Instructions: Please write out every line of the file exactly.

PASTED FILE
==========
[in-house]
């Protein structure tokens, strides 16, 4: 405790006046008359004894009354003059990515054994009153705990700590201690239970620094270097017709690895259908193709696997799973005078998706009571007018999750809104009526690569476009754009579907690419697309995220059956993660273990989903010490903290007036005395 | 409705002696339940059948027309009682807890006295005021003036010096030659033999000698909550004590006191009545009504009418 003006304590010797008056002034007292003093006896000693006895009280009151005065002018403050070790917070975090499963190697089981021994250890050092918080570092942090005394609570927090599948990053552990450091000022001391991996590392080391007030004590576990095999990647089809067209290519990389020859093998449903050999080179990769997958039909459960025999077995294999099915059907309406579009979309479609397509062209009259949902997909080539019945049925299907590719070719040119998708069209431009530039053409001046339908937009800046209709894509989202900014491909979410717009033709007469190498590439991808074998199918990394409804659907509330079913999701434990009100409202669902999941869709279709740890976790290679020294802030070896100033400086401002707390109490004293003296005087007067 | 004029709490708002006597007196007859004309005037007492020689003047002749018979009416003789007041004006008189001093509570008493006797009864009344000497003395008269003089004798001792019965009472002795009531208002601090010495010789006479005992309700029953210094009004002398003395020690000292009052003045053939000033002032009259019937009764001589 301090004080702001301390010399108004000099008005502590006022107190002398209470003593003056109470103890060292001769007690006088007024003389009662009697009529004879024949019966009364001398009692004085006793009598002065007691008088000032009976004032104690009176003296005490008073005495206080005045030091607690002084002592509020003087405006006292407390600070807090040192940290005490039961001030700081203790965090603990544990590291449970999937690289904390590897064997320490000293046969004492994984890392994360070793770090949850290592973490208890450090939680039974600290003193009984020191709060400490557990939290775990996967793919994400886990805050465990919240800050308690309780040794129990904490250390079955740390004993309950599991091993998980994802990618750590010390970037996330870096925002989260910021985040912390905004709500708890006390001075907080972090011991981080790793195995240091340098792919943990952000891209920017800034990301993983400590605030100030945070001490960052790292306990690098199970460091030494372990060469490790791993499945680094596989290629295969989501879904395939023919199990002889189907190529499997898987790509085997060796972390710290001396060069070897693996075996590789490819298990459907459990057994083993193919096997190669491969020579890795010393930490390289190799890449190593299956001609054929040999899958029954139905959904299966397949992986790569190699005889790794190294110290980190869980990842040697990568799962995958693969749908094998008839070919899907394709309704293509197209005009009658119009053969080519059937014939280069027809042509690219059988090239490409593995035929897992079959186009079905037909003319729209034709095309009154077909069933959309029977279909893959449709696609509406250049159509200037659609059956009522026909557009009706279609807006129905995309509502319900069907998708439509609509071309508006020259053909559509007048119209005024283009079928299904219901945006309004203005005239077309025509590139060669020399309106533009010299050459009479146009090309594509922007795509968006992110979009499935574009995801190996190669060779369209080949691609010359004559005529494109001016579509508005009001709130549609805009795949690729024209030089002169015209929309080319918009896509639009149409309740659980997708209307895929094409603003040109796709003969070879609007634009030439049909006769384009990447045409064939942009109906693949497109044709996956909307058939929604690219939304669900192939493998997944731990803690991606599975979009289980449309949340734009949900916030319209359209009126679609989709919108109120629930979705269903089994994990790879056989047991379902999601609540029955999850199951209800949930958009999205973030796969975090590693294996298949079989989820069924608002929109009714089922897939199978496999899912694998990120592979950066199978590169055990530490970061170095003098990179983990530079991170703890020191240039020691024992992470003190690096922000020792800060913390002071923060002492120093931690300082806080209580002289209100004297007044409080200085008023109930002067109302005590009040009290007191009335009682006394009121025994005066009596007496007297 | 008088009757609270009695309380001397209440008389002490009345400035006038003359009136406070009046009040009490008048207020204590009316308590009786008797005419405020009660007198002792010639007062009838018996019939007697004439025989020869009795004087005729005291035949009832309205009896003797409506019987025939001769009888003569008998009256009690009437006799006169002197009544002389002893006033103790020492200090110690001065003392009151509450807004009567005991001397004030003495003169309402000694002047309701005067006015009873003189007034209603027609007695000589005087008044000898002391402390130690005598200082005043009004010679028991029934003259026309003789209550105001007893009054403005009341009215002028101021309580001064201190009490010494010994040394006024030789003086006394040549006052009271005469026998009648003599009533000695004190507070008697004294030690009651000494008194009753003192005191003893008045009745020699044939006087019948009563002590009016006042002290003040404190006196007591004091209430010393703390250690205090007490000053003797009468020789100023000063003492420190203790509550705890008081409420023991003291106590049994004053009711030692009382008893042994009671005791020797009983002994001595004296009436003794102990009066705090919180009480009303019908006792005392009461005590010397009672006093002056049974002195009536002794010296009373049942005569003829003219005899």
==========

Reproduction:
[in-house]
């Protein structure tokens, strides 16, 4: 405790006046008359004894009354003059990515054994009153705990700590201690239970620094270097017709690895259908193709696997799973005078998706009571007018999750809104009526690569476009754009579907690419697309995220059956993660273990989903010490903290007036005395 | 409705002696339940059948027309009682807890006295005021003036010096030659033999000698909550004590006191009545009504009418 003006304590010797008056002034007292003093006896000693006895009280009151005065002018403050070790917070975090499963190697089981021994250890050092918080570092942090005394609570927090599948990053552990450091000022001391991996590392080391007030004590576990095999990647089809067209290519990389020859093998449903050999080179990769997958039909459960025999077995294999099915059907309406579009979309479609397509062209009259949902997909080539019945049925299907590719070719040119998708069209431009530039053409001046339908937009800046209709894509989202900014491909979410717009033709007469190498590439991808074998199918990394409804659907509330079913999701434990009100409202669902999941869709279709740890976790290679020294802030070896100033400086401002707390109490004293003296005087007067 | 004029709490708002006597007196007859004309005037007492020689003047002749018979009416003789007041004006008189001093509570008493006797009864009344000497003395008269003089004798001792019965009472002795009531208002601090010495010789006479005992309700029953210094009004002398003395020690000292009052003045053939000033002032009259019937009764001589 301090004080702001301390010399108004000099008005502590006022107190002398209470003593003056109470103890060292001769007690006088007024003389009662009697009529004879024949019966009364001398009692004085006793009598002065007691008088000032009976004032104690009176003296005490008073005495206080005045030091607690002084002592509020003087405006006292407390600070807090040192940290005490039961001030700081203790965090603990544990590291449970999937690289904390590897064997320490000293046969004492994984890392994360070793770090949850290592973490208890450090939680039974600290003193009984020191709060400490557990939290775990996967793919994400886990805050465990919240800050308690309780040794129990904490250390079955740390004993309950599991091993998980994802990618750590010390970037996330870096925002989260910021985040912390905004709500708890006390001075907080972090011991981080790793195995240091340098792919943990952000891209920017800034990301993983400590605030100030945070001490960052790292306990690098199970460091030494372990060469490790791993499945680094596989290629295969989501879904395939023919199990002889189907190529499997898987790509085997060796972390710290001396060069070897693996075996590789490819298990459907459990057994083993193919096997190669491969020579890795010393930490390289190799890449190593299956001609054929040999899958029954139905959904299966397949992986790569190699005889790794190294110290980190869980990842040697990568799962995958693969749908094998008839070919899907394709309704293509197209005009009658119009053969080519059937014939280069027809042509690219059988090239490409593995035929897992079959186009079905037909003319729209034709095309009154077909069933959309029977279909893959449709696609509406250049159509200037659609059956009522026909557009009706279609807006129905995309509502319900069907998708439509609509071309508006020259053909559509007048119209005024283009079928299904219901945006309004203005005239077309025509590139060669020399309106533009010299050459009479146009090309594509922007795509968006992110979009499935574009995801190996190669060779369209080949691609010359004559005529494109001016579509508005009001709130549609805009795949690729024209030089002169015209929309080319918009896509639009149409309740659980997708209307895929094409603003040109796709003969070879609007634009030439049909006769384009990447045409064939942009109906693949497109044709996956909307058939929604690219939304669900192939493998997944731990803690991606599975979009289980449309949340734009949900916030319209359209009126679609989709919108109120629930979705269903089994994990790879056989047991379902999601609540029955999850199951209800949930958009999205973030796969975090590693294996298949079989989820069924608002929109009714089922897939199978496999899912694998990120592979950066199978590169055990530490970061170095003098990179983990530079991170703890020191240039020691024992992470003190690096922000020792800060913390002071923060002492120093931690300082806080209580002289209100004297007044409080200085008023109930002067109302005590009040009290007191009335009682006394009121025994005066009596007496007297 | 008088009757609270009695309380001397209440008389002490009345400035006038003359009136406070009046009040009490008048207020204590009316308590009786008797005419405020009660007198002792010639007062009838018996019939007697004439025989020869009795004087005729005291035949009832309205009896003797409506019987025939001769009888003569008998009256009690009437006799006169002197009544002389002893006033103790020492200090110690001065003392009151509450807004009567005991001397004030003495003169309402000694002047309701005067006015009873003189007034209603027609007695000589005087008044000898002391402390130690005598200082005043009004010679028991029934003259026309003789209550105001007893009054403005009341009215002028101021309580001064201190009490010494010994040394006024030789003086006394040549006052009271005469026998009648003599009533000695004190507070008697004294030690009651000494008194009753003192005191003893008045009745020699044939006087019948009563002590009016006042002290003040404190006196007591004091209430010393703390250690205090007490000053003797009468020789100023000063003492420190203790509550705890008081409420023991003291106590049994004053009711030692009382008893042994009671005791020797009983002994001595004296009436003794102990009066705090919180009480009303019908006792005392009461005590010397009672006093002056049974002195009536002794010296009373049942005569003829003219005899």